Skechers USA Inc.
is bolstering its fulfillment capacity to meet greater e-commerce demand as more consumers seek comfortable footwear during the coronavirus pandemic.
The Manhattan Beach, Calif.-based retailer, which owned and operated 4 million square feet of facility space before the pandemic, plans to more than double its capacity by next summer, said Chief Financial Officer
who has served in the role since 2017.
Skechers in recent years sought greater capacity to strengthen its e-commerce business, but challenges caused by the coronavirus pandemic in India delayed its efforts.
The company has experienced higher demand than expected for its products in recent months, accelerating the need for more capacity, Mr. Vandemore said.
Skechers in July reported $1.66 billion in sales for the quarter ended June 30, compared with $729.5 million for the prior-year period. Its net income totaled $137.4 million, compared with a net loss of $68.1 million the prior-year period.
“What we’ve seen is a tremendous rebound in demand, which really puts us back on the growth trajectory we were experiencing pre-pandemic,” Mr. Vandemore said. “Once we got confident that we were going to return to our growth trajectory, we absolutely were going to need that capacity.”
Mr. Vandemore said he attributes the higher overall demand in part to consumers becoming more familiar with online shopping and increasingly integrating casual footwear into their work attire.
Other shoemakers are also expanding their operations. Broomfield, Colo.-based
is developing an additional building spanning 750,000 square feet on its Dayton, Ohio, distribution-center site. It expects to pay $31 million through 2030 to lease the property, according to a July filing.
Skechers, which held 5.1 million square feet of distribution space at the end of last year, owns and operates facilities in the U.S., China, Belgium, the U.K., Japan, Chile, Peru and Colombia.
The company opened a 1.6 million-square-foot distribution center in China in July and is opening a 325,000-square-foot center in the U.K. later this month. Skechers also is in the process of building out its 1.8 million-square-foot warehouse in Moreno Valley, Calif., by adding an additional 767,000 square feet. It also is planning to add a second facility in China and looking to acquire a space in India, the company said.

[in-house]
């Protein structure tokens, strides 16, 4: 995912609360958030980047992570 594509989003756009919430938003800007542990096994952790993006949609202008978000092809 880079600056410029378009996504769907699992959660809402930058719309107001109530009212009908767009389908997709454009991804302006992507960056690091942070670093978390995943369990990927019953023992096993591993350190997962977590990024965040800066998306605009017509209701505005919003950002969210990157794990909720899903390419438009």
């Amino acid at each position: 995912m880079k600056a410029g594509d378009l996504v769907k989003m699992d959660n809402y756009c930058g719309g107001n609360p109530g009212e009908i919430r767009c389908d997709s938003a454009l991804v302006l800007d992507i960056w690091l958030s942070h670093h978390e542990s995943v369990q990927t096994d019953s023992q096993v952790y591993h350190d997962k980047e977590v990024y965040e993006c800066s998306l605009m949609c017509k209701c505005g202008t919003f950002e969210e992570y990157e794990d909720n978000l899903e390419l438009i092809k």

Skechers not only is investing more in warehouse space but also in automating its systems and processes in its facilities, for example, for locating inventory and picking and packing individual items. General and administrative expenses grew by 40% to $519.9 million for the quarter ended June 30, driven in part by warehouse expenses, the company said.
Skechers in the first half of this year spent about $66 million expanding the California distribution center it co-owns with real-estate developer Highland Fairview Operating Co.
Capital expenditures for the six-month period ended June 30 fell by 2.3% to $146.2 million from the prior-year period, when it had about $51.5 million in distribution-related expenses. Capex in the two periods were both higher than in the 2019 period, when Skechers spent $125.7 million, including $24.3 million for its China distribution center.
Skechers said it expects to spend up to $200 million in capex in the second half of the year, in part because of its bolstered world-wide distribution efforts.
Although the investments may work against Skechers’ profitability in the near term, they will help the company boost its margin structure over time, said James Duffy, managing director at investment bank Stifel Financial Corp.
“It’s not just additional square footage,” Mr. Duffy said. “The systems and processes support better throughput and better productivity as well.”
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